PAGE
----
Cheers! SC Bill Aims to Lift Booze Ban on Election Day

Wednesday, 05 Mar 2014 01:54 PM

By Drew MacKenzie

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Alcohol and politics may finally mix in South Carolina, the final state in the country where the sale of booze is banned on the day ballots are cast.

A bill has been introduced in the state Legislature that would allow — for the first time in state history — vodka, whiskey, and scotch to be sold out of liquor stores when the polls are open, reports South Carolina's The State newspaper.

"Nobody could give me a good reason why we don't do it," said House Minority Leader Todd Rutherford, a Democrat and the bill's main sponsor. "It's an arbitrary day that you're telling liquor stores not to open. Government needs to stay out of private business."

Local historian Walter Edgar told The State the ban on liquor sales on election days dates back to Colonial times when taverns were polling centers, and voters were bribed with drinks.

"It was an easy way to get people to vote your way," Edgar said.

The booze ban was still in place in six states until 2008. Kentucky only repealed the law last year, leaving the Palmetto State as the last remaining holdout.

Restaurants and bars can serve alcohol on Election Day in South Carolina, but not retail stores, such as and the Total Wine chain and spirits giant Diageo, which are supporting the bill.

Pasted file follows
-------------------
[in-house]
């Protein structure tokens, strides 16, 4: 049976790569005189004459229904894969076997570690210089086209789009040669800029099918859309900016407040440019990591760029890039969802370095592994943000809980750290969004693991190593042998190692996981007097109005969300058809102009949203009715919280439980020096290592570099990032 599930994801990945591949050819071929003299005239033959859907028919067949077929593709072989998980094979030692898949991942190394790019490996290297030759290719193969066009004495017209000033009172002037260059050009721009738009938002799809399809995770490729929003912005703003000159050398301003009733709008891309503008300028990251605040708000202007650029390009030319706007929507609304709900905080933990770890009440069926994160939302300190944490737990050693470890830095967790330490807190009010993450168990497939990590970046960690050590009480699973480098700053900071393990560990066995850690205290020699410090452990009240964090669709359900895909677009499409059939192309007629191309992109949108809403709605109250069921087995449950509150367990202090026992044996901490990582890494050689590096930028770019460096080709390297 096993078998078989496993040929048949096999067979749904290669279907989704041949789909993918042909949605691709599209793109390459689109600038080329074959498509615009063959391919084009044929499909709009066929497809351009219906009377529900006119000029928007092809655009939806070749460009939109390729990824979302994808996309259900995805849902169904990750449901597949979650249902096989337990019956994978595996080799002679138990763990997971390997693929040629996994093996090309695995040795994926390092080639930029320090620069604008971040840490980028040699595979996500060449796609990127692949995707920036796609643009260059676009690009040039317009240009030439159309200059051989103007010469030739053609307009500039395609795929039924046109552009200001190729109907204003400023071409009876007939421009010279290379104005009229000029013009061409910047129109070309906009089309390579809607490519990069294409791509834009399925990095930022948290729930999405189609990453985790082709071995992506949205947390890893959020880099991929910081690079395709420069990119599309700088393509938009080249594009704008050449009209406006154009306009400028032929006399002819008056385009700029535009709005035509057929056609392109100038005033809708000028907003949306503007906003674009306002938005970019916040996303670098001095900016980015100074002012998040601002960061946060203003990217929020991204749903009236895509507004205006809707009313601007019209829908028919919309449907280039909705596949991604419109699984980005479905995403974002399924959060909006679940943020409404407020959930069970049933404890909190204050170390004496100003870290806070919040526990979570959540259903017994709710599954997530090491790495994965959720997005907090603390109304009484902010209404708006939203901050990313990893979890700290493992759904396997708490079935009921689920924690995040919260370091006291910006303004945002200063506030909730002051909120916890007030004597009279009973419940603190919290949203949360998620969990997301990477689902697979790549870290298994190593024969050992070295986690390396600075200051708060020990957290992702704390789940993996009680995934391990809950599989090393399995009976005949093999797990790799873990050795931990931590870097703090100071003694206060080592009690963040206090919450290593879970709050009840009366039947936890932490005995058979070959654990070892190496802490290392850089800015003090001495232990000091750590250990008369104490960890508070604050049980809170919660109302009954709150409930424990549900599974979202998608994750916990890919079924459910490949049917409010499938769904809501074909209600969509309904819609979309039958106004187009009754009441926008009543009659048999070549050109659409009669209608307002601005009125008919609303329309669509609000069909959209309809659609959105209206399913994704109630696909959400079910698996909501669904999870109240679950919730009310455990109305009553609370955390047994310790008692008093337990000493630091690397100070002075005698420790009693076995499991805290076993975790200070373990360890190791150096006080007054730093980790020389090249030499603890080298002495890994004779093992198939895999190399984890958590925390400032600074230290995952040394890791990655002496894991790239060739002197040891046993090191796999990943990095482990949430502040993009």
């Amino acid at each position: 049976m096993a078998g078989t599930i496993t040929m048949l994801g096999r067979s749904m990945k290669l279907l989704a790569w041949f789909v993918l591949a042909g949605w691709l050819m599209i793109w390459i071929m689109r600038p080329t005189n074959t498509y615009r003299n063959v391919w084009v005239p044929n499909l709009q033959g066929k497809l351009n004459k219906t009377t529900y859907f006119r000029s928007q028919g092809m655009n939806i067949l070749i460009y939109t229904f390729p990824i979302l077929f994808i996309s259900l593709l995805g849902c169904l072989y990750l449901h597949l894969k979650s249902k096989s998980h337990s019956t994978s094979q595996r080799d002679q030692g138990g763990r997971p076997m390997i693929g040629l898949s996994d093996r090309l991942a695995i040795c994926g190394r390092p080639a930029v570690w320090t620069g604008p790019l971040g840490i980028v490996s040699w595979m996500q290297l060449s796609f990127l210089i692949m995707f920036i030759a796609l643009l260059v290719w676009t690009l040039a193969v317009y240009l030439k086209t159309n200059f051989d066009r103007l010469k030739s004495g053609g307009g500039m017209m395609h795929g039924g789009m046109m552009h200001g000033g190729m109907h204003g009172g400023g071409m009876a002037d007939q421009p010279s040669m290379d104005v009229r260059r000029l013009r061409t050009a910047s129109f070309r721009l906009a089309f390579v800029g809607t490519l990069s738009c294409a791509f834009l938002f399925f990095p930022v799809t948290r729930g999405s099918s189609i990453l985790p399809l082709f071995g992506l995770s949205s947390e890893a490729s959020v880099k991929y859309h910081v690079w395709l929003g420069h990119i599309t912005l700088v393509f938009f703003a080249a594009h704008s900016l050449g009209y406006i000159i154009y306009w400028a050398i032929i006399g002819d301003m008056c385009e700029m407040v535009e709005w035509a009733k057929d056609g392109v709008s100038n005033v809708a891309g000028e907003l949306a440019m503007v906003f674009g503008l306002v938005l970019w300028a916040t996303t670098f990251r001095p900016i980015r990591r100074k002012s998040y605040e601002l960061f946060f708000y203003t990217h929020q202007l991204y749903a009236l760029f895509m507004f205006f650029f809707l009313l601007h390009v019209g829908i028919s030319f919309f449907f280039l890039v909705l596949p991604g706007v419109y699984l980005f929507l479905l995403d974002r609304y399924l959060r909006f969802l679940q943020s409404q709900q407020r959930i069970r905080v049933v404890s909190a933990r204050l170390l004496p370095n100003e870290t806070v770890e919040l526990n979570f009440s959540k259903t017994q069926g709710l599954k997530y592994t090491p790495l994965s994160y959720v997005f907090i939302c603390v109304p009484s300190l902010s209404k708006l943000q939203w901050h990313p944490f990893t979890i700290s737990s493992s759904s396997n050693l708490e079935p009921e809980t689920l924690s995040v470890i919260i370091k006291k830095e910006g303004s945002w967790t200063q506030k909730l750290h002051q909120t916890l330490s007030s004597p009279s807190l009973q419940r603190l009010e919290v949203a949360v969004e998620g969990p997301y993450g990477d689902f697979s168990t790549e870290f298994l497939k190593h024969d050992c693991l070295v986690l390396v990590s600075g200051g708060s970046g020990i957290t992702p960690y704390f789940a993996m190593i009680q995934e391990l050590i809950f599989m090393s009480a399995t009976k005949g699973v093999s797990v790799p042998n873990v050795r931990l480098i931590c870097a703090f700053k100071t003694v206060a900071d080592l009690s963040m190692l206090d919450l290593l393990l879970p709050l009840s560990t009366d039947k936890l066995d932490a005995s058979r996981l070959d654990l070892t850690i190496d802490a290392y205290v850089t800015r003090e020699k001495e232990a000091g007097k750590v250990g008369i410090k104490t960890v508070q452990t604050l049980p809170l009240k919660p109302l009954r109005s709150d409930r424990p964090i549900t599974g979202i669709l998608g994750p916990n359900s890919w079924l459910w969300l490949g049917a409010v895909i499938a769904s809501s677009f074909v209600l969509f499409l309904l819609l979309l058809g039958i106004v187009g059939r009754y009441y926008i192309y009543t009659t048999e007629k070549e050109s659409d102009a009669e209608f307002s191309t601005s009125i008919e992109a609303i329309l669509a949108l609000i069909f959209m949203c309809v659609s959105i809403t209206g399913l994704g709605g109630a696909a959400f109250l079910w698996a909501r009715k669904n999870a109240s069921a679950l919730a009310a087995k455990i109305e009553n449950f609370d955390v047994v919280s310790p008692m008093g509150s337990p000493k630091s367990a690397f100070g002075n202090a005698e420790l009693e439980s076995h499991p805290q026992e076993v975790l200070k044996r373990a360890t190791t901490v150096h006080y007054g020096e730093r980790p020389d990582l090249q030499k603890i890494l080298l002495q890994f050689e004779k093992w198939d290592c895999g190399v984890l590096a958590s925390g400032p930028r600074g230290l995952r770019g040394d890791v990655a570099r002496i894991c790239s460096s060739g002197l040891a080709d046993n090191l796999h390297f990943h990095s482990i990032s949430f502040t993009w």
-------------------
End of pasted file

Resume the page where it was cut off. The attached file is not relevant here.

The prohibition costs store owners $1.1 million a year and the state $105,000 in taxes, according to Jay Hibbard, vice president for government relations for the Distilled Spirits Council of the United States, a national trade association representing alcohol producers and marketers.

The bill also could prevent S.C. governors from forcing liquor stores to close on Thanksgiving and Christmas, as they have done in the past in the interest of "public morals and decorum."

Although some politicians may be toasting Rutherford's bill, state Rep. Eric Bedingfield, a Republican, is hoping to pour cold water on it.

"To me, Election Day is important enough to not do it," he told The State. "It sets a good precedent and may even be a reminder to some folks that it's Election Day. It can't hurt."


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